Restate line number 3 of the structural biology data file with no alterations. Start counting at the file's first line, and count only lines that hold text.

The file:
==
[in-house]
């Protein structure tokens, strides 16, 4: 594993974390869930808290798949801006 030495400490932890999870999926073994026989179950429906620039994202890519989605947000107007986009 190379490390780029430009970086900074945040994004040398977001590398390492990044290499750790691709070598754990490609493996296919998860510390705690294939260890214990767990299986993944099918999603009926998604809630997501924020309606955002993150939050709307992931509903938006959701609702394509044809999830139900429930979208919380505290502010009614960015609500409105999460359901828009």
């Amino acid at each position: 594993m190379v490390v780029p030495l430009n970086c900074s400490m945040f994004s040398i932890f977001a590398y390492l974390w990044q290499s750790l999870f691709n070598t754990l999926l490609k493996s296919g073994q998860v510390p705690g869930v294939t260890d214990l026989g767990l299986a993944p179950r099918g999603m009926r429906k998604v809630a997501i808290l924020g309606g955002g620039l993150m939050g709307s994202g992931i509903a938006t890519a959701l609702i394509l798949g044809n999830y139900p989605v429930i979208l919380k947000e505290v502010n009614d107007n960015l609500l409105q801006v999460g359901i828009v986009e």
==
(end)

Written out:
């Amino acid at each position: 594993m190379v490390v780029p030495l430009n970086c900074s400490m945040f994004s040398i932890f977001a590398y390492l974390w990044q290499s750790l999870f691709n070598t754990l999926l490609k493996s296919g073994q998860v510390p705690g869930v294939t260890d214990l026989g767990l299986a993944p179950r099918g999603m009926r429906k998604v809630a997501i808290l924020g309606g955002g620039l993150m939050g709307s994202g992931i509903a938006t890519a959701l609702i394509l798949g044809n999830y139900p989605v429930i979208l919380k947000e505290v502010n009614d107007n960015l609500l409105q801006v999460g359901i828009v986009e």